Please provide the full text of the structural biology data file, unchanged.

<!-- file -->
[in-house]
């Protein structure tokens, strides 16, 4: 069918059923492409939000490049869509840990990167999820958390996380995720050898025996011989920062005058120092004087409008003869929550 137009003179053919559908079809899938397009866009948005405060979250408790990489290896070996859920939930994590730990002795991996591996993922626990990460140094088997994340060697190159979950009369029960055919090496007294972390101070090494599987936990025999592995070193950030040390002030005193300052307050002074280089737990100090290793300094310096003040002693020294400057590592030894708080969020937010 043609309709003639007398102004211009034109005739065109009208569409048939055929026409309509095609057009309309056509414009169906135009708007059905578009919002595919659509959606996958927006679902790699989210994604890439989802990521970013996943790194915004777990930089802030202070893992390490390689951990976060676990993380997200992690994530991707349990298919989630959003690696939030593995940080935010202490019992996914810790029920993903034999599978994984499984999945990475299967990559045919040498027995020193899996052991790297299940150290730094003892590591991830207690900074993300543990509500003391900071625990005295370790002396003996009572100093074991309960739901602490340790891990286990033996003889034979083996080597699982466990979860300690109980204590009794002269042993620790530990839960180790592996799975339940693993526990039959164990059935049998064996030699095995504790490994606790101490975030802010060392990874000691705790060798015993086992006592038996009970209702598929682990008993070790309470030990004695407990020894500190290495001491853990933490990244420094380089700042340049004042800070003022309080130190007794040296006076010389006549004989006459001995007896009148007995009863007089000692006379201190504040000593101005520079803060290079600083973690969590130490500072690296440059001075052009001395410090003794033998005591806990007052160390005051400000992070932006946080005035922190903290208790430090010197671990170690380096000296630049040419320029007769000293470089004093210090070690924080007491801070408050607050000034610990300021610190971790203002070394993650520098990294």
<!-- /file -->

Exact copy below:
[in-house]
């Protein structure tokens, strides 16, 4: 069918059923492409939000490049869509840990990167999820958390996380995720050898025996011989920062005058120092004087409008003869929550 137009003179053919559908079809899938397009866009948005405060979250408790990489290896070996859920939930994590730990002795991996591996993922626990990460140094088997994340060697190159979950009369029960055919090496007294972390101070090494599987936990025999592995070193950030040390002030005193300052307050002074280089737990100090290793300094310096003040002693020294400057590592030894708080969020937010 043609309709003639007398102004211009034109005739065109009208569409048939055929026409309509095609057009309309056509414009169906135009708007059905578009919002595919659509959606996958927006679902790699989210994604890439989802990521970013996943790194915004777990930089802030202070893992390490390689951990976060676990993380997200992690994530991707349990298919989630959003690696939030593995940080935010202490019992996914810790029920993903034999599978994984499984999945990475299967990559045919040498027995020193899996052991790297299940150290730094003892590591991830207690900074993300543990509500003391900071625990005295370790002396003996009572100093074991309960739901602490340790891990286990033996003889034979083996080597699982466990979860300690109980204590009794002269042993620790530990839960180790592996799975339940693993526990039959164990059935049998064996030699095995504790490994606790101490975030802010060392990874000691705790060798015993086992006592038996009970209702598929682990008993070790309470030990004695407990020894500190290495001491853990933490990244420094380089700042340049004042800070003022309080130190007794040296006076010389006549004989006459001995007896009148007995009863007089000692006379201190504040000593101005520079803060290079600083973690969590130490500072690296440059001075052009001395410090003794033998005591806990007052160390005051400000992070932006946080005035922190903290208790430090010197671990170690380096000296630049040419320029007769000293470089004093210090070690924080007491801070408050607050000034610990300021610190971790203002070394993650520098990294």